The impact of UK Single Claims Agreement Party on following insurers

Out-Law Legal Update | 11 Jul 2018 | 3:50 pm | 4 min. read

London's main broking and underwriting communities collaborated to produce a framework that would handle low value, non-complex claims involving multiple insurers more quickly and cheaply. This Single Claims Agreement Party (SCAP) has been in operation since 1 February. SCAP means that one insurer takes the lead on claims management but the system contains protections for the other insurers, the followers, giving them access to information and to a process by which they can challenge the lead insurer's approach.

When SCAP is integrated into a multiple insurer risk contract the lead insurer has sole authority for claims-handling and determination. Follower insurers will have significantly less involvement in claims management however they must be kept up to date with basic claim information and have the right to request further information if necessary. Robust mechanisms for raising claims concerns and issuing dispute proceedings should also provide reassurance to follower insurers that have any concerns about the significant delegation of rights under the arrangement.

SCAP can apply to claims of up to £250,000.

SCAP is the result of collaboration between the main broking and underwriting communities in the London Insurance Market - International Underwriting Association of London (IUA), Lloyd’s of London, the Lloyd’s Market Association (LMA) and the London & International Insurance Brokers’ Association (LIIBA). Although a single claims arrangement already exists within the Lloyd's market, it is not yet typical in the company market and it is expected that as many as 80% of claims in the London Market could be within scope for SCAP, radically reducing response times and costs.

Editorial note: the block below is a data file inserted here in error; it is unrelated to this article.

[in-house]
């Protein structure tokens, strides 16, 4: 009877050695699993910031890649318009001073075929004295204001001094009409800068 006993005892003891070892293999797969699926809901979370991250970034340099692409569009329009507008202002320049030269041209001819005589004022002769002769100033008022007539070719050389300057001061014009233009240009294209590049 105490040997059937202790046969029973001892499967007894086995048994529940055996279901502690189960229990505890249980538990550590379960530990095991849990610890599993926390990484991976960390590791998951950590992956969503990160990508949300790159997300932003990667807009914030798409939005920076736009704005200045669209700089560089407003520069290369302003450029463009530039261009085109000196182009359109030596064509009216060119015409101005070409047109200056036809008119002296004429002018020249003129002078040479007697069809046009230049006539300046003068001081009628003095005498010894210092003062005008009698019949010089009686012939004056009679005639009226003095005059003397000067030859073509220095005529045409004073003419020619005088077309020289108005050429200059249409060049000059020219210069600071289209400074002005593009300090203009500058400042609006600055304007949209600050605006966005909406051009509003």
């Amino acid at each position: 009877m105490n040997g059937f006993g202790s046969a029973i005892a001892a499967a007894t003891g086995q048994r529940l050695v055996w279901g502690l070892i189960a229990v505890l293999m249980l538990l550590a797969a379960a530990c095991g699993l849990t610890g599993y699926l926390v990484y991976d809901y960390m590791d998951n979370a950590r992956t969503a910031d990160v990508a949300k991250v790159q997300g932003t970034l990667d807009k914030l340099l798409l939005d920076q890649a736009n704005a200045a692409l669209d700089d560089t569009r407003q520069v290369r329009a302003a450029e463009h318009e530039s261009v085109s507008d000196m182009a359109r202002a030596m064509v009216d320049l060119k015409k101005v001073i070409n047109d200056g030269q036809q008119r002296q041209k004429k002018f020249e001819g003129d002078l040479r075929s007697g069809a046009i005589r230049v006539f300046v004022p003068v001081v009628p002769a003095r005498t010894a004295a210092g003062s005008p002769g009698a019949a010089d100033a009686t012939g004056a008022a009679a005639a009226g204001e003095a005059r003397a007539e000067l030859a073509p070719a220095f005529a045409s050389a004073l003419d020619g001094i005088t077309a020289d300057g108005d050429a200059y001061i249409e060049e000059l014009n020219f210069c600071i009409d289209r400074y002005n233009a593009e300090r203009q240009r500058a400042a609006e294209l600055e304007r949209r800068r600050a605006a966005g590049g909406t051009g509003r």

Contractual Agreement

The broker and insurers wishing to adopt the SCAP arrangement must agree this, on a risk-by-risk basis, at the time of placement of the contract and write in the relevant Model Clause wording (LMA9150). All insurers must be participating in the risk on the same terms, other than those relating to the premium and brokerage. Sole authority for claims-handling responsibility for in-scope claims falls to the leading insurer (slip lead), which must be a UK-authorised insurer or a member of Lloyd's. The SCAP arrangement only applies when incorporated into new placements or renewals and not to existing placements or claims.